Aluminium Alloys 2006 - ICAA10

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Authors: Michael A. Gharghouri
Abstract: Important activities in the aluminum industry are the development of new alloys, and the optimization of thermo-mechanical treatments to obtain desired performance. The strength and formability of aluminum alloys depend on the distribution and scale of precipitating phases, on the grain size and grain orientation distribution, on the distribution and scale of flaws, and on the presence of residual stresses. Thus it is useful to have detailed quantitative data on the crystal structures and volume fractions of phases that form during thermomechanical treatment, on the kinetics of solid state reactions, on the distribution of grain orientations, and on the stresses that develop during mechanical testing and forming. Neutron scattering is a powerful tool that can provide unique data to guide the development of improved materials and processes. Of particular interest are in-situ experiments: such experiments are uniquely suited to neutron diffraction because of the high penetrating power of neutrons, which allows data to be collected from materials subjected to realistic conditions (load, temperature, atmosphere) in specialized sample environments. In this presentation, we discuss several examples of neutron scattering studies, including residual strain mapping, in-situ loading experiments, texture analysis, powder diffraction, and tomography.
Authors: Timothy J. Bastow, Anita J. Hill
Abstract: GP and GPB zone formation in Al-Cu-Mg alloys proceeds rapidly at room temperature immediately subsequent to STQ. This structure evolution is well known for GP zones but not for GPB zones. In many age-hardenable Al-Cu-Mg alloys this vacancy assisted diffusion of Cu from solid solution to form zones is essentially complete within 50 hours with only a small residual quantity of Cu remaining in solid solution. The alloy then remains in this metastable state. This zone formation is observed here using 63Cu NMR for the alloys AA2014 and AA2124 which lie in the α-θ (GP) and α-S (GPB) phase fields respectively. However these zones which form so readily at room temperature are unstable on aging at higher temperatures. Rapid dissolution of the zones, and their reversion back into solid solution at elevated temperatures is explicitly demonstrated by 63Cu nuclear magnetic resonance (NMR). At this stage the Cu is shown to remain stably in solid solution at room temperature. Further aging at the same elevated temperature is then shown to reform the zones with further continuous evolution to either the θ-phases (AA2014) or S-phase (AA2124).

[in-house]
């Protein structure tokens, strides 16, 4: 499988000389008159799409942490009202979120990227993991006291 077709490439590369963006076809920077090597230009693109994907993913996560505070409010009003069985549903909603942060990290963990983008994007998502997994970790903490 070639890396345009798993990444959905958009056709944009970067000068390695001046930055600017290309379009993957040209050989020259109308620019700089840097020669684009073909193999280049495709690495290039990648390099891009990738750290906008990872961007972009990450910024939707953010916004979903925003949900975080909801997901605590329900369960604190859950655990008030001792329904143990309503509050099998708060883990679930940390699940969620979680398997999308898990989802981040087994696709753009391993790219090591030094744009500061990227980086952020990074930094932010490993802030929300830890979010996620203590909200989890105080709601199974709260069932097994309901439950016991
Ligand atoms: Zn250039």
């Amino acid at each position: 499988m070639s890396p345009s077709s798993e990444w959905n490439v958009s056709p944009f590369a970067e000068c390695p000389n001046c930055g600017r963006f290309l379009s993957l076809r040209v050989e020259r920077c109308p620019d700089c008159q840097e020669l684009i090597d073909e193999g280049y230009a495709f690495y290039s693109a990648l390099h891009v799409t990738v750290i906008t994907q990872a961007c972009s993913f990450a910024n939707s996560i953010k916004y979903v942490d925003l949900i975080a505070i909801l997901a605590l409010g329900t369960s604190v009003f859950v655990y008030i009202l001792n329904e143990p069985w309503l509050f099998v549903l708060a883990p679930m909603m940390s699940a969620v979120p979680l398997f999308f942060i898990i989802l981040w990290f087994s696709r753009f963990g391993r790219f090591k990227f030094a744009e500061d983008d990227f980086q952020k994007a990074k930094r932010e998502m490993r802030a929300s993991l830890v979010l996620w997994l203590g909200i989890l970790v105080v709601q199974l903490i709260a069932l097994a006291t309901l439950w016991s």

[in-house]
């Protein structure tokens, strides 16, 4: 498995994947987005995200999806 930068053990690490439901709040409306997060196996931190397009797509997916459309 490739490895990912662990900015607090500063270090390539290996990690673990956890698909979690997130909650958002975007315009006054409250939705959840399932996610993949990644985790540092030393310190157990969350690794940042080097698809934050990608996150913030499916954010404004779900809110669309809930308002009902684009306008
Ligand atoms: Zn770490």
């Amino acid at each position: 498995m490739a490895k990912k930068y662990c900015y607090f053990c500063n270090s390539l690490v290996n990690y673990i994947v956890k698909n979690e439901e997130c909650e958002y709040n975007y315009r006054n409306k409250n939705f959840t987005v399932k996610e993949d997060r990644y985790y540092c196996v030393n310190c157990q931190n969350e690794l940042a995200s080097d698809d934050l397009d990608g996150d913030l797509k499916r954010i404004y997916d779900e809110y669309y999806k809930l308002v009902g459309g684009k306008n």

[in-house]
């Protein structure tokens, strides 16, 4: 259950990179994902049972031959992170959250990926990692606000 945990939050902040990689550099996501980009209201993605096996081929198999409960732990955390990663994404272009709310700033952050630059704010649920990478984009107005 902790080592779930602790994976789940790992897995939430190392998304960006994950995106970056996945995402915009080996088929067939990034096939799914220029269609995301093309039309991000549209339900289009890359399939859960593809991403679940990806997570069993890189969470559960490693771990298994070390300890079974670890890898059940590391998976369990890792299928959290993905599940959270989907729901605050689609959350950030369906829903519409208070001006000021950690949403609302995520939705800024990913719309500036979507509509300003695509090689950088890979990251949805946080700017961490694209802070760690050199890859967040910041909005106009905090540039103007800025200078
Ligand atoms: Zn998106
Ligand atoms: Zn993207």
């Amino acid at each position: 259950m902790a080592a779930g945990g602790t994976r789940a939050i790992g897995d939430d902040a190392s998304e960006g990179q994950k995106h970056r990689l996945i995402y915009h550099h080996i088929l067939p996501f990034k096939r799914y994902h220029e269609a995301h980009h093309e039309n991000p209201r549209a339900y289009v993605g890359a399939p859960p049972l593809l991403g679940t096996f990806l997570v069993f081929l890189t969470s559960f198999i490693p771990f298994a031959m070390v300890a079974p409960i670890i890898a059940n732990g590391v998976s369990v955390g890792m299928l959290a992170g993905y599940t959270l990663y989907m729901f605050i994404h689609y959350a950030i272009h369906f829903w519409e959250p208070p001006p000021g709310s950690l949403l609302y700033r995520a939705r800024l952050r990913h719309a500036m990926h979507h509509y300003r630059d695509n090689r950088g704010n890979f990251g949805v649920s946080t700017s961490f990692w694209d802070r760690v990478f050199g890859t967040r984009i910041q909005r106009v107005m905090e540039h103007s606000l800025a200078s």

Authors: B. Raeisinia, Warren J. Poole
Abstract: This paper examines the challenges which are encountered when using electrical resistivity measurements for characterization of microstructures in aluminum alloys. Experimental examples are provided of electrical resistivity studies conducted on two aluminum alloys, a heattreatable alloy (AA6111) and a non-heat-treatable alloy (AA5754), which demonstrate how the technique can be used to characterize changes in the microstructure. Results on AA6111 show that the dependence of the measurement on solute atoms and fine scale precipitates makes deconvolution of the resistivity signal non-trivial and therefore, utilization of supplementary technique(s) in conjunction with electrical resistivity measurements is essential. In the next example, room temperature electrical resistivity measurements as a function of cold work for AA5754 illustrate a larger resistivity contribution from dislocations in this alloy as compared to that reported for pure aluminum. The interaction of solutes and dislocations is cited as the possible source for the increased dislocation contribution.
Authors: S.P. Edwards, Andrew J. den Bakker, Jie Zhou, Laurens Katgerman
Abstract: In the present study, a thermomechanical simulator (Gleeble 3500) was used to represent the solid–state bonding of aluminium in hollow dies during the extrusion of AA7020 alloy. The variations in strain, strain rate, temperature and pressure reflected those typically encountered during extrusion. The results showed that to form a good bond, strain was the most influential parameter, along with the time of deformation (bonding time). Temperature and pressure were found to be less influential within the parameter ranges investigated. On the basis of the results obtained, the ‘stretching’ of the interface has been proposed to be a critical parameter to quantify the solid–state bonding phenomenon.